Used as a method to suggest a sense of depth and pseudo-3D, parallax moves different element planes at different speeds according to how close to the viewpoint those elements are supposed to appear. It’s extremely effective when executed well, and has been one of the biggest trends of web design in 2013, especially when used in conjunction with single-page or infinite-scrolling website designs.
- Also read: Build a parallax scrolling website: 10 pro tips (opens in new tab)
05. Infinite scrolling websites
You can’t have failed to notice the move towards single-page websites that seem to scroll for ever. This approach to website navigation (opens in new tab) rejects the notion of separate pages for different bits of content, preferring to stack them vertically and consequently avoiding the need for a page load or refresh to access content.
It’s a really nice way of telling a story, showing off a product, or simply presenting all a company’s key information within a single page. You’ll often see this approach used in conjunction with parallax scrolling effects to create a coherent 'world' in which a product or service lives.
- Also read: Why the long page? (opens in new tab)
06. Support for HiDPI (Retina) displays
This trend has developed in direct response to the changing hardware market. With the launch of the Retina (opens in new tab) display for iPhone (opens in new tab), it was inevitable that other devices would follow suit, and increasingly products are shipping with HiDPI displays capable of showing more than 200 pixels per inch.
This potentially presented problems for web designers, although Apple and its competitors developed software work-arounds to handle non-HiDPI-optimised content.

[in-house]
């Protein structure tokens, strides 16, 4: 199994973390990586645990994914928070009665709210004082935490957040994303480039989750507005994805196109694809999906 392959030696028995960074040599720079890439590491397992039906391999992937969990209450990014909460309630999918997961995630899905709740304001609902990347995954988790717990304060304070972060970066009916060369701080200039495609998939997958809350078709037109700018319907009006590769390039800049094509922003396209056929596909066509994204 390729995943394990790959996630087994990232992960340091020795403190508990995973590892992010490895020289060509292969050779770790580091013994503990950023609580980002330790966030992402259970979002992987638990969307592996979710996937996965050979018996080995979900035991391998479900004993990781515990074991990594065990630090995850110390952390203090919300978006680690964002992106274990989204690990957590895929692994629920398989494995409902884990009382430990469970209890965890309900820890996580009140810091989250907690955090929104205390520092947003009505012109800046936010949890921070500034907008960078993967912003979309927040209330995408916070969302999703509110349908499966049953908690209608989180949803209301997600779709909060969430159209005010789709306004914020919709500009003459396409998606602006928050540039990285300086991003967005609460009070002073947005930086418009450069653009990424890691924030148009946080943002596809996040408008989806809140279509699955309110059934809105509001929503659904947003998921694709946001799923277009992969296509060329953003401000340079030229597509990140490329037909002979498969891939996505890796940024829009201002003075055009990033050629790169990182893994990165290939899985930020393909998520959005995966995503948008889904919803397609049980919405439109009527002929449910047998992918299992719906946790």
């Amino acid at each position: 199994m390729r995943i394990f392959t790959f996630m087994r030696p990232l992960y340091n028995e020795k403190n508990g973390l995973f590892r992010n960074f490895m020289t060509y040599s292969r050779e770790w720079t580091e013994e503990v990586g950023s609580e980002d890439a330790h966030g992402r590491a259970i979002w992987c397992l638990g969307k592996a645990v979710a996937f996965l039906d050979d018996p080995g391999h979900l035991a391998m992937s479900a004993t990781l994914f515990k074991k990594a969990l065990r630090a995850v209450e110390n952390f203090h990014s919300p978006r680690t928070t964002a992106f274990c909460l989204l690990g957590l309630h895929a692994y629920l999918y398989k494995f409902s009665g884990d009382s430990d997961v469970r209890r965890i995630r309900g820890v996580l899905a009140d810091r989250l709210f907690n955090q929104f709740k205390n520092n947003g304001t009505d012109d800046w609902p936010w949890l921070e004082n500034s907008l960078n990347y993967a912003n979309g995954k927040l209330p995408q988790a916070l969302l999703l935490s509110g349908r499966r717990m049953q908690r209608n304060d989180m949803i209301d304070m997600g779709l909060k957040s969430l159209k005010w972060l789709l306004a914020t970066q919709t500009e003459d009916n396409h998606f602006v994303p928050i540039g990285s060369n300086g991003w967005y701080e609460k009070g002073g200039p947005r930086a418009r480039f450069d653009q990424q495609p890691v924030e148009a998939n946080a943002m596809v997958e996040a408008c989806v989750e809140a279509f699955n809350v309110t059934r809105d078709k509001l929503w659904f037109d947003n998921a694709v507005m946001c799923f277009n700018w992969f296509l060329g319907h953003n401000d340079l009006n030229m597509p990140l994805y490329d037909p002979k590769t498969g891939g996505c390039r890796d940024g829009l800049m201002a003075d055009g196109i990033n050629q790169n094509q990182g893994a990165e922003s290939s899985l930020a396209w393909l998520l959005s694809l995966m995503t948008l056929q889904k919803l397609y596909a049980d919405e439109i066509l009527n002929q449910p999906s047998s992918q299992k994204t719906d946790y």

Increasingly though, web designers have started taking full advantage of the increased resolution offered by Retina displays, serving up a different version of an image for capable devices, making their wares seem all the more crisp, exciting and perfect!
07. Typographically-led designs
With the explosion in web fonts, and some of the major web font publishers pushing out desktop-sync services during 2013, it was almost inevitable that we’d see a surge in typography (opens in new tab)-led design on the web during this year.
These designs, also aided by Twitter’s Bootstrap (opens in new tab) framework which offers several layout modules featuring large type at the fore, typically feature a prominent headline rendered in a web font, followed by careful grid-aligned areas of exploratory text that often feature minimal imagery and beautiful typographical treatments.
This trend is a reflection of the web’s move towards more print (opens in new tab)-like layout capabilities, and we can’t see it dying out any time soon.
- Also read: The secrets of great web typography (opens in new tab)
08. Circular design elements
Largely thanks to support for the CSS3 border-radius property, 2013 has seen an increasing number of CSS-rendered circular design elements. You’ll spot them everywhere from simple badges encouraging you to buy now, to pull-quotes and image frames. Some designers have taken this to extremes, offering up clever circular-based designs that are displayed using only CSS.
Although it’s typically used as a flourish rather than the basis for a design treatment, circular elements have become common enough to make it onto our list for 2013.
09. CSS3 animations
Again this is a technology-initiated innovation, and is entirely transparent to the end-user, but for the web designer there’s been a substantial shift in the way user interaction and element animation has been constructed during 2013.
10. Supersized buttons
The final trend to make it on to our list of the hottest in web design for 2013 is… supersized buttons! When we say supersized, we don’t mean 'too big', simply larger than the traditional button you might find in a web layout. This is a really useful way of drawing attention to a particular call-to-action, and they’ve caught on in a big way.
Whether it’s highlighting a product tour, encouraging you to shell out your cash, or demanding your email address, the supersized button is now in widespread use and it’s so effective - so critical to effective marketing - that it’s unlikely to disappear any time soon.
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Have you spotted a web design trend during 2013 that didn’t make our list? Let us know in the comments below!